On the issue of revenue, three of the countries - Guyana, Belize and Jamaica - pointed out that financing for local authorities derives from local and external sources. Among the local sources are taxes by way of property, sales, alcohol and garbage collection. They also gain revenue through user and benefit charges which include fees for cemeteries, playgrounds and parks, markets, day care, parking, abattoirs, building plans and licensing and penalties, under which are included motor vehicle licences, parking, business licences and penalties for breach of by-laws.

Local authorities in St Vincent and the Grenadines, Suriname and St Lucia, with the exception of Castries Village Council, were said to depend entirely on central government funding and not engage in revenue collection.

Of those countries which garner local government revenue, Guyana was said to obtain 90% of its fees from property taxes and market fees; Belize obtained 45% of its revenue from property taxes and Jamaica’s collection of property taxes and licence fees for motor vehicles amounted to 47.5%.

Revenue sources

All seven countries polled admitted that local revenue sources could be improved and suggested as remedies, compulsory property tax deductions, an acceleration of legal proceedings for recovery of rates and taxes, the decentralization of certain powers and authority of central government and giving local authorities scope to manage the collection of revenue.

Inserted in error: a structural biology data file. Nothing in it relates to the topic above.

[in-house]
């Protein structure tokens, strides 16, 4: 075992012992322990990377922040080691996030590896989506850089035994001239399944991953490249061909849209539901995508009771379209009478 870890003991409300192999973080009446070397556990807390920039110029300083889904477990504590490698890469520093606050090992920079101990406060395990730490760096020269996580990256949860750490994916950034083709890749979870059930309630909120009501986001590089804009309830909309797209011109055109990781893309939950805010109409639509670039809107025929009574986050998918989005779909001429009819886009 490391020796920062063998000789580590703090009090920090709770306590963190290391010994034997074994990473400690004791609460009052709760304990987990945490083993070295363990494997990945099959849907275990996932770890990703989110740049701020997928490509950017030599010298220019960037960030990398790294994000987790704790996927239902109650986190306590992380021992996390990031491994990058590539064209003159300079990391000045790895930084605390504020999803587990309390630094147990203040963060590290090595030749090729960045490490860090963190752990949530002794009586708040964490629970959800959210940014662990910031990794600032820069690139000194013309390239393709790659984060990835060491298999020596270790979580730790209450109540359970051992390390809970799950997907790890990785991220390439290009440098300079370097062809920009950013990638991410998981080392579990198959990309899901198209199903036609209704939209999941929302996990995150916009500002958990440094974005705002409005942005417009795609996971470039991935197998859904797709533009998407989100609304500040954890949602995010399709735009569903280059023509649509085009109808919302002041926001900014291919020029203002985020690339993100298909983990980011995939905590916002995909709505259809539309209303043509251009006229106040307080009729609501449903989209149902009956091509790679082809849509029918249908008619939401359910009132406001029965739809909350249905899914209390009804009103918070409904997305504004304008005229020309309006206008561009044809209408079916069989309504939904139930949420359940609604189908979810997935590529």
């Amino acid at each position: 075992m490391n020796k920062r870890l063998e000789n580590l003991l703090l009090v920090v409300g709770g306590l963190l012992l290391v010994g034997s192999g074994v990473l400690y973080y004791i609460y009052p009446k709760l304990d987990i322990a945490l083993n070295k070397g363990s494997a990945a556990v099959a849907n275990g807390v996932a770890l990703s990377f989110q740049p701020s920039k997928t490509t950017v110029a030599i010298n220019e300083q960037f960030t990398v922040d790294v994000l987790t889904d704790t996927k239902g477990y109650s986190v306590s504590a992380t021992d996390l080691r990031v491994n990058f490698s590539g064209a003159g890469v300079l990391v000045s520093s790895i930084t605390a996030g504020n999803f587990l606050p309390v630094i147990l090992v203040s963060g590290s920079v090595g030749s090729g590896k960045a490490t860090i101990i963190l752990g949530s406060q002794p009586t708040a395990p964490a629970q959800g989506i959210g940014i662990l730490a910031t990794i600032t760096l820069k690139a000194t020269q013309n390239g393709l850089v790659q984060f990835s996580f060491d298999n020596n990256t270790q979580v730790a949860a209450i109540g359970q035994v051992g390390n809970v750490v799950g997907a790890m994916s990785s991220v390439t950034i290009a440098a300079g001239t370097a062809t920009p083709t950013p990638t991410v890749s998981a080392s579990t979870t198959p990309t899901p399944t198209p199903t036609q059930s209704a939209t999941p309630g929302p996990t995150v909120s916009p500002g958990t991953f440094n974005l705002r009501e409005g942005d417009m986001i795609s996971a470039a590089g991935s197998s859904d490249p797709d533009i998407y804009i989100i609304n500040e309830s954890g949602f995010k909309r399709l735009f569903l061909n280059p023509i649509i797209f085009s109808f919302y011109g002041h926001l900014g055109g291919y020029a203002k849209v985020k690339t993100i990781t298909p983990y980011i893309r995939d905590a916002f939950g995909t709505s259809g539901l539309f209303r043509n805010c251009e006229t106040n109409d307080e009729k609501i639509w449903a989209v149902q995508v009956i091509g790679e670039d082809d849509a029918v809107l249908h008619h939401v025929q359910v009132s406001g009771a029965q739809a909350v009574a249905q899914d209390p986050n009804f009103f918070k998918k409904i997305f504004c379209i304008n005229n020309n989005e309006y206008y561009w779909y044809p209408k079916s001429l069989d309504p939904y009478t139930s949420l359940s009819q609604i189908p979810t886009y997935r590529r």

External revenue sources particularly by way of inter-governmental transfers (subventions), or allocations from their budget, generally contribute to the finances of all local government bodies of the countries surveyed.

The territories polled realized varying degrees of transfers, ranging from 100% as in the case of St Vincent to 80% in Dominica, 20% in Belize and five per cent here. Grants, it was said, constitute the most significant part of these revenues.

The survey also questioned the level of gender representation in local government and Jamaica at 65% registered the highest level of females employed at senior levels in the system.

St Lucia was also polled as having a significant percentage of females in its local authority bodies either as chairpersons or chief executive officers/administrators in which category it recorded the highest level at 70%.

The questionnaire also dealt with the issue of methods of disseminating information to citizens with the most popular employed being press releases, media appearances and public meetings. In Belize and Dominica the preferred method was said to be used weekly while locally this was noted to be quarterly as opposed to Jamaica, St Vincent, Suriname and St Lucia where preferred methods were used in an ad hoc manner as often as required.

On the issue of citizens’ participation, all of the countries polled had differing ways through which they connected with them or facilitated their contribution to the local government arena. (Oscar P. Clarke)